Mason and Yale gather data on climate-change beliefs
BY COLLIN COPE, STAFF WRITER
Climate change has played an increasingly significant role in U.S. politics in recent decades. As science has increasingly supported climate change as reality, more people are acknowledging it. However, despite the increasing data supporting the existence of climate change, there are still people arguing against it.
A new report from Yale and Mason attests to the growing acceptance of climate change. According to the study, “across the three surveys, 8 [percent] of Americans had recently changed their opinion about global warming.”
While the study is scientific, the issue of climate change has become increasingly political over the years.
According to a poll by CBS News, only “one-third of Republicans” believe that the effects of climate change are already happening, compared to “ percent of Democrats.”
Among Americans as a whole, 73 percent believe in global climate change. Many argue it should not be a partisan issue.
However, the study also discovered that a noticeable amount of those 65 years or older have recently changed their views. 11 percent answered yes to the question, “Over the past year, have you changed your opinion about global warming?”
Furthermore, the study showed that 10 percent of women had changed their opinion versus 6 percent of men, as well 9 percent of those who graduated high school and 9 percent of those who have some college experience.
The study also clarified that 84 percent of the Americans who changed their views had become more concerned, rather than less concerned, about climate change.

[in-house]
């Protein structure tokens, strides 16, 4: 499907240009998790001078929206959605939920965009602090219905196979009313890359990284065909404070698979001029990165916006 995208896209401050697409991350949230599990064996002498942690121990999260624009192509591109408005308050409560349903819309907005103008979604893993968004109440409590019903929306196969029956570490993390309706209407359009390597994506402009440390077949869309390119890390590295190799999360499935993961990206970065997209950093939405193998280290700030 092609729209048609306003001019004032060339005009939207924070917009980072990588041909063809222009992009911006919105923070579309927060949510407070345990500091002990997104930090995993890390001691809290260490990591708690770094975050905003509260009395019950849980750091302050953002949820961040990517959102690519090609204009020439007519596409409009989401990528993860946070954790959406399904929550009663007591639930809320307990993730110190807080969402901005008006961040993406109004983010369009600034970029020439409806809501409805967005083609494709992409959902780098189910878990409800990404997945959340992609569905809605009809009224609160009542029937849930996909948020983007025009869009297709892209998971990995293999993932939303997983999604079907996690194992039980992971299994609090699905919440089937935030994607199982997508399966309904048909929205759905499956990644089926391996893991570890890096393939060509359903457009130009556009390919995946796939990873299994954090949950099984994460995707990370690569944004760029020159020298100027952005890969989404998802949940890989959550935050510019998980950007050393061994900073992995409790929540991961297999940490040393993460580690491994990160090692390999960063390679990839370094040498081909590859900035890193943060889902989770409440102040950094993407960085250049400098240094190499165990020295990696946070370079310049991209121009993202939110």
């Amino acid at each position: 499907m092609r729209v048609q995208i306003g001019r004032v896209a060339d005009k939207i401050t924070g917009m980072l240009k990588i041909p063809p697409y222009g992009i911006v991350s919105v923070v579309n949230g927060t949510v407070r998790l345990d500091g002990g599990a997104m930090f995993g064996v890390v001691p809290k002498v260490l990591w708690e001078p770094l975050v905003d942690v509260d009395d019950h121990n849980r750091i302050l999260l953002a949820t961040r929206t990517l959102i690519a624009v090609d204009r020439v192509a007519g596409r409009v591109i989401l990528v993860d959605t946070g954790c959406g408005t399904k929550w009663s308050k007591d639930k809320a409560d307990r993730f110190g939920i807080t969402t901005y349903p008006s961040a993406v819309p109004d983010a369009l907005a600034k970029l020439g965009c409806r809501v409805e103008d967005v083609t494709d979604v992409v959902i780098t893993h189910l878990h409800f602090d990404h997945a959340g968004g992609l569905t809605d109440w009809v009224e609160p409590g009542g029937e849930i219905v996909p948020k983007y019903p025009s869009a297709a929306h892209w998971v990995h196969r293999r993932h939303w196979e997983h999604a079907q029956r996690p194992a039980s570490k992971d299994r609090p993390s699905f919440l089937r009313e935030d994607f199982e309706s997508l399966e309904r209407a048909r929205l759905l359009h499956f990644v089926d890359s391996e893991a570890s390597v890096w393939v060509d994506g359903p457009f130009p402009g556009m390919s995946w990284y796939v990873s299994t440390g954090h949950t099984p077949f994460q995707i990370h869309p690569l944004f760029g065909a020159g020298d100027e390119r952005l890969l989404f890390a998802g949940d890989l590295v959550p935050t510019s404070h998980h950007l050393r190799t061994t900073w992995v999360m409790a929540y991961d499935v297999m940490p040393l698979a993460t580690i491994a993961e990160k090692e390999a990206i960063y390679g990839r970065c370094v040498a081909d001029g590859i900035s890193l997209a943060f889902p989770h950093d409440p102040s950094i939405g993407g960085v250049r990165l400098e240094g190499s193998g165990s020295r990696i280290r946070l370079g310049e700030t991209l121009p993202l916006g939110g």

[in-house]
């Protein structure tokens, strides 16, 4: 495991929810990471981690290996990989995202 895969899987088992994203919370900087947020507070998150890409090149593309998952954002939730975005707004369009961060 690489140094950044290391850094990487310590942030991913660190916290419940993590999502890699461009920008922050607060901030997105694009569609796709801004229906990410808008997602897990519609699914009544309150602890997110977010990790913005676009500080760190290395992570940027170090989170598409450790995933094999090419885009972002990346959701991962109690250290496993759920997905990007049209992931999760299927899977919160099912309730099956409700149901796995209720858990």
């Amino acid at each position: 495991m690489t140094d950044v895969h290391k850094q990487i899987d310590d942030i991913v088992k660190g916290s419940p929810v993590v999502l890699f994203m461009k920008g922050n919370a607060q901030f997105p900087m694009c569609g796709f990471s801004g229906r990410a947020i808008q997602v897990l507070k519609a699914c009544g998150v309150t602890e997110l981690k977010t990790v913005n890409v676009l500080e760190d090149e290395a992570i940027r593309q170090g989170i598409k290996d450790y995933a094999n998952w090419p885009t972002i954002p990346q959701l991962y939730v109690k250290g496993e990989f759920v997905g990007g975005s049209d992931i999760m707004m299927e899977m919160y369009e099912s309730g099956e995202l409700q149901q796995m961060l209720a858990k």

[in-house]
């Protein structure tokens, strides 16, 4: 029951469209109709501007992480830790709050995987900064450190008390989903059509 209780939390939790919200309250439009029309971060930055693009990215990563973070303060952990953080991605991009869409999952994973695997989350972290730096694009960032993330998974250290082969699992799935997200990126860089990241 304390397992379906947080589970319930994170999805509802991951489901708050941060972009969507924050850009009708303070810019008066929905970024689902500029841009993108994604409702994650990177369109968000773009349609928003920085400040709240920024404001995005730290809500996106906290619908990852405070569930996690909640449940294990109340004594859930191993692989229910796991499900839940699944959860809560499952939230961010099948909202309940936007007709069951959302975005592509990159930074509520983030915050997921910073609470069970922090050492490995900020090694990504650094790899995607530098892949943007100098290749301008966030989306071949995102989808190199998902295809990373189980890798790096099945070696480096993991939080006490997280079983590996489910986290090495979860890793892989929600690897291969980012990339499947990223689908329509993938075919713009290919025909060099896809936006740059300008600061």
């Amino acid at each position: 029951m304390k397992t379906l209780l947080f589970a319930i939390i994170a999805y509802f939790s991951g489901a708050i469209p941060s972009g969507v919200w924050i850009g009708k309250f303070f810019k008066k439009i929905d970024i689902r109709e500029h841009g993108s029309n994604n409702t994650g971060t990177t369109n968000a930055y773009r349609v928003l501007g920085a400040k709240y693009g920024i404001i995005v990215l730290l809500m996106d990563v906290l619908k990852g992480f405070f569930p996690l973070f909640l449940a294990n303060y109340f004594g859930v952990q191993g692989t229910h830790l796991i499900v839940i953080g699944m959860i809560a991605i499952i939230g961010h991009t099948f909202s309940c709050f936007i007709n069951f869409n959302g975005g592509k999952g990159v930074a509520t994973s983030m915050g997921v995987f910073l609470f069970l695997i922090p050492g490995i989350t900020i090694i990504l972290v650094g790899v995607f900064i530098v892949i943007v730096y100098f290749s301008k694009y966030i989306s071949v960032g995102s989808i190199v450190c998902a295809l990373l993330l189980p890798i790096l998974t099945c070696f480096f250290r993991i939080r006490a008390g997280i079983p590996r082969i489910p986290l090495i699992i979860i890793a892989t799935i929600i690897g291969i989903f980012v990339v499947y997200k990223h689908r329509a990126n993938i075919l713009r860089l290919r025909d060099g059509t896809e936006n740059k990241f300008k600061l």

Among experts in the field, 97 percent “agree that climate-warming trends over the past century are very likely due to human activities,” according to NASA.
Satellites have allowed scientists to see how the increased levels of greenhouse gases can be contributing to shrinking ice sheets in the poles, warming ocean temperatures and an overall global temperature rise.
Opponents of climate-change science include an advisor to the Global Warming Policy Foundation (GWPF), Matt Ridley.
“A cumulative change of less than 2 degrees Celsius by the end of this century will do no net harm,” he wrote in an article for The Wall Street Journal. “It will actually do net good. …[Rainfall] will increase slightly, growing seasons will lengthen, Greenland’s ice cap will melt only very slowly and so on.”
One effort that has been made to highlight which countries have the best working climate policies and where others are lacking or could improve their polices is the Climate Change Performance Index (CCPI).
In the index, the U.S. was ranked as “very low” suggesting poor climate policies, which the index states could be contributed to “the refusal of President Trump to acknowledge climate change being human-caused, and his dismantling of regulation designed to reduce carbon emissions”.
U.S. News & World Report suggested five steps that the U.S. could take to combat climate change which included “a greenhouse gas fee, establishing a National Green Bank, increasing investments in public transportation, repealing the exemptions from the Clean Air Act, the Clean Water Act, the Safe Drinking Water Act and getting rid of fossil fuel subsidies.”
“I would say the most important group that needs to agree would be the biggest producers of greenhouse gases, the USA (is one of them),” said Jennifer Lewis, a professor and Ph.D. candidate at Mason. “Without our acceptance these (sic) won’t be reduced, and without reduction it is certain there will be major impacts globally including loss of food and livable land for millions of people.”